It's enough to make a Burger King fan choke on his Whopper.
Strawberry smoothies, Asian chicken salads and oatmeal are coming. Miami-based Burger King Holdings is broadening its offerings to attract more women and families as its core customers — Whopper-munching 16- to 34-year-old males — endure the highest unemployment of any group.
The jobless rate among men ages 20 to 24 was 15.7 percent in July, according to the Labor Department, while the rate for men ages 25 to 34 was 10.2 percent — both above the national average.
The makeover at the second-largest U.S. burger chain risks going too far too fast, said Joel Cohen, president of the Cohen Restaurant Marketing Group in Raleigh, N.C.
"It's a dramatic switch, so you're in danger of losing loyal customers who loved the original brand," he said. When McDonald's embraced a more upscale cafe vibe, it was "gradual and not as intrusive as the Burger King change."
Burger King has been revamping its strategy since 3G Capital Inc., a New York-based private equity firm, bought the chain for about $3.93 billion in October. Revenue declined 4.3 percent to $596 million and net income fell 13 percent to $42.8 million for the three months ended June 30.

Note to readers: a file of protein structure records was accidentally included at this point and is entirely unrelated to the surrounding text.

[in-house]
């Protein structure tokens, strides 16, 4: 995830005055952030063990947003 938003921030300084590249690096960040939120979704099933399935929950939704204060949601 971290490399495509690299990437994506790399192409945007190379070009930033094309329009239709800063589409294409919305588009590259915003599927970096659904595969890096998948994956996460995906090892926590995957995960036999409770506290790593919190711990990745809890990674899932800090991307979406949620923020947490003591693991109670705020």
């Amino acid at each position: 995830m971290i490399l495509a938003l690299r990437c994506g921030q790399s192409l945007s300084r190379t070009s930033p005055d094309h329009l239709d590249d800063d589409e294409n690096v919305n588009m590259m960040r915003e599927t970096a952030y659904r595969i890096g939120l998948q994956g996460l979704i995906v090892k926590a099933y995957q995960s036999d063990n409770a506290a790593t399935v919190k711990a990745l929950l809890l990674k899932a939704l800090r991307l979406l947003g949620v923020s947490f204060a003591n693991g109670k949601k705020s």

"We're known as the best place for burgers; we're going to continue that," said Steve Wiborg, executive vice president and president of Burger King North America. "But we also need to broaden our target."
Burger King rolled out oatmeal nationwide last week. Smoothies and salads are now being tested in 100 stores. The new menu items follow by less than a year the debut of McDonald's fruit and maple oatmeal and mango-pineapple smoothies. Last year, Burger King introduced McDonald's-style breakfast fare, including pancake and sausage platters and flavored coffees.
"We've neglected mom, children and families," said David Ostrowe, who owns 10 Burger Kings in Oklahoma. The healthier items will help bring back "some of the families that we've lost to competitors," he said.
Burger King is retiring its creepy mascot, the King, and moving away from the raunchy humor that typified its commercials in recent years.
While the flame-broiled burgers and irreverent ads appealed to young guys, the new smoothies and salads may be a harder sell.
"I'm not into that stuff," said Richard Ramirez, a 28-year-old printing plant supervisor, as he munched on a Whopper last month at a Chicago Burger King.